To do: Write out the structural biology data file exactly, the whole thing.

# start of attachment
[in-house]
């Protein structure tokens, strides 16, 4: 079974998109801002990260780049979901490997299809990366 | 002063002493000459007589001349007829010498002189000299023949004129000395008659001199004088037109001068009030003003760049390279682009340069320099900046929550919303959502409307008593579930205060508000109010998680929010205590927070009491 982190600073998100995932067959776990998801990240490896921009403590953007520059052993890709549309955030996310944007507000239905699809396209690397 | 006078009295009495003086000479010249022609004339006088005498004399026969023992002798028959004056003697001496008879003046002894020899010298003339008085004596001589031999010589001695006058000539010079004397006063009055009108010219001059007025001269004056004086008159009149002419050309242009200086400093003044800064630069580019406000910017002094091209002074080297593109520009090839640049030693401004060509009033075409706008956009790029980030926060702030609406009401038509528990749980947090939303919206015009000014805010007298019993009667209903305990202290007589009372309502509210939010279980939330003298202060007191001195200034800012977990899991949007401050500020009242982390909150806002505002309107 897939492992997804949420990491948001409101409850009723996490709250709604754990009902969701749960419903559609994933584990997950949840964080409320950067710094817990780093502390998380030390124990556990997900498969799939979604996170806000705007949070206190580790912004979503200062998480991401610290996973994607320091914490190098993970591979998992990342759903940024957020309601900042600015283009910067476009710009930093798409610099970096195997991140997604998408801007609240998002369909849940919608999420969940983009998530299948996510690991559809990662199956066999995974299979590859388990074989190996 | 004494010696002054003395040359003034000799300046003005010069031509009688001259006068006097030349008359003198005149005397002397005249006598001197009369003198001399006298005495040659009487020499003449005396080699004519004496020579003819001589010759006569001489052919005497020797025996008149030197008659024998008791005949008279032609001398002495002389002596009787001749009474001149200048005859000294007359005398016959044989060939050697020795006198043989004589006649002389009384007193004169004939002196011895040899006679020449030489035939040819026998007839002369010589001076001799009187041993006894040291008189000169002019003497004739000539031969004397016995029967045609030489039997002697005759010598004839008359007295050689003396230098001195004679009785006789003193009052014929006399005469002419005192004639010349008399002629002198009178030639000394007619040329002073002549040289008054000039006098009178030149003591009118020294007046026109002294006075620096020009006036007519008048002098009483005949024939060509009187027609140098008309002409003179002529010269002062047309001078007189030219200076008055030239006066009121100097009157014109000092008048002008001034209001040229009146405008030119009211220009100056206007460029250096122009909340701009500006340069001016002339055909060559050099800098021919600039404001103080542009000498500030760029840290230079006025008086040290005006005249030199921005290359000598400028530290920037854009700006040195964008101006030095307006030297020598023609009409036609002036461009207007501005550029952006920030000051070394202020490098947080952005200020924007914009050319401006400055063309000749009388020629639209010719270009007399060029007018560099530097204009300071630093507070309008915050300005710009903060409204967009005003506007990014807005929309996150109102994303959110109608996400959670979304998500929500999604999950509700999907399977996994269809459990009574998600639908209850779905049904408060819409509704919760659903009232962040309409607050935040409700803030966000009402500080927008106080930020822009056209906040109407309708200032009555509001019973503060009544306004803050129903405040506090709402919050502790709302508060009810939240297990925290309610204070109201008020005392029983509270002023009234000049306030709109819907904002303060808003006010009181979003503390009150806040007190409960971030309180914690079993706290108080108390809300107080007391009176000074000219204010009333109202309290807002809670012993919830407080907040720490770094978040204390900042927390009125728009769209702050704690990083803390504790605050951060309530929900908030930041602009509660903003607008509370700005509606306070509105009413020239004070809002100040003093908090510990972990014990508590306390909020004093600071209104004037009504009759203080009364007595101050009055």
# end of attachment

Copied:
[in-house]
């Protein structure tokens, strides 16, 4: 079974998109801002990260780049979901490997299809990366 | 002063002493000459007589001349007829010498002189000299023949004129000395008659001199004088037109001068009030003003760049390279682009340069320099900046929550919303959502409307008593579930205060508000109010998680929010205590927070009491 982190600073998100995932067959776990998801990240490896921009403590953007520059052993890709549309955030996310944007507000239905699809396209690397 | 006078009295009495003086000479010249022609004339006088005498004399026969023992002798028959004056003697001496008879003046002894020899010298003339008085004596001589031999010589001695006058000539010079004397006063009055009108010219001059007025001269004056004086008159009149002419050309242009200086400093003044800064630069580019406000910017002094091209002074080297593109520009090839640049030693401004060509009033075409706008956009790029980030926060702030609406009401038509528990749980947090939303919206015009000014805010007298019993009667209903305990202290007589009372309502509210939010279980939330003298202060007191001195200034800012977990899991949007401050500020009242982390909150806002505002309107 897939492992997804949420990491948001409101409850009723996490709250709604754990009902969701749960419903559609994933584990997950949840964080409320950067710094817990780093502390998380030390124990556990997900498969799939979604996170806000705007949070206190580790912004979503200062998480991401610290996973994607320091914490190098993970591979998992990342759903940024957020309601900042600015283009910067476009710009930093798409610099970096195997991140997604998408801007609240998002369909849940919608999420969940983009998530299948996510690991559809990662199956066999995974299979590859388990074989190996 | 004494010696002054003395040359003034000799300046003005010069031509009688001259006068006097030349008359003198005149005397002397005249006598001197009369003198001399006298005495040659009487020499003449005396080699004519004496020579003819001589010759006569001489052919005497020797025996008149030197008659024998008791005949008279032609001398002495002389002596009787001749009474001149200048005859000294007359005398016959044989060939050697020795006198043989004589006649002389009384007193004169004939002196011895040899006679020449030489035939040819026998007839002369010589001076001799009187041993006894040291008189000169002019003497004739000539031969004397016995029967045609030489039997002697005759010598004839008359007295050689003396230098001195004679009785006789003193009052014929006399005469002419005192004639010349008399002629002198009178030639000394007619040329002073002549040289008054000039006098009178030149003591009118020294007046026109002294006075620096020009006036007519008048002098009483005949024939060509009187027609140098008309002409003179002529010269002062047309001078007189030219200076008055030239006066009121100097009157014109000092008048002008001034209001040229009146405008030119009211220009100056206007460029250096122009909340701009500006340069001016002339055909060559050099800098021919600039404001103080542009000498500030760029840290230079006025008086040290005006005249030199921005290359000598400028530290920037854009700006040195964008101006030095307006030297020598023609009409036609002036461009207007501005550029952006920030000051070394202020490098947080952005200020924007914009050319401006400055063309000749009388020629639209010719270009007399060029007018560099530097204009300071630093507070309008915050300005710009903060409204967009005003506007990014807005929309996150109102994303959110109608996400959670979304998500929500999604999950509700999907399977996994269809459990009574998600639908209850779905049904408060819409509704919760659903009232962040309409607050935040409700803030966000009402500080927008106080930020822009056209906040109407309708200032009555509001019973503060009544306004803050129903405040506090709402919050502790709302508060009810939240297990925290309610204070109201008020005392029983509270002023009234000049306030709109819907904002303060808003006010009181979003503390009150806040007190409960971030309180914690079993706290108080108390809300107080007391009176000074000219204010009333109202309290807002809670012993919830407080907040720490770094978040204390900042927390009125728009769209702050704690990083803390504790605050951060309530929900908030930041602009509660903003607008509370700005509606306070509105009413020239004070809002100040003093908090510990972990014990508590306390909020004093600071209104004037009504009759203080009364007595101050009055």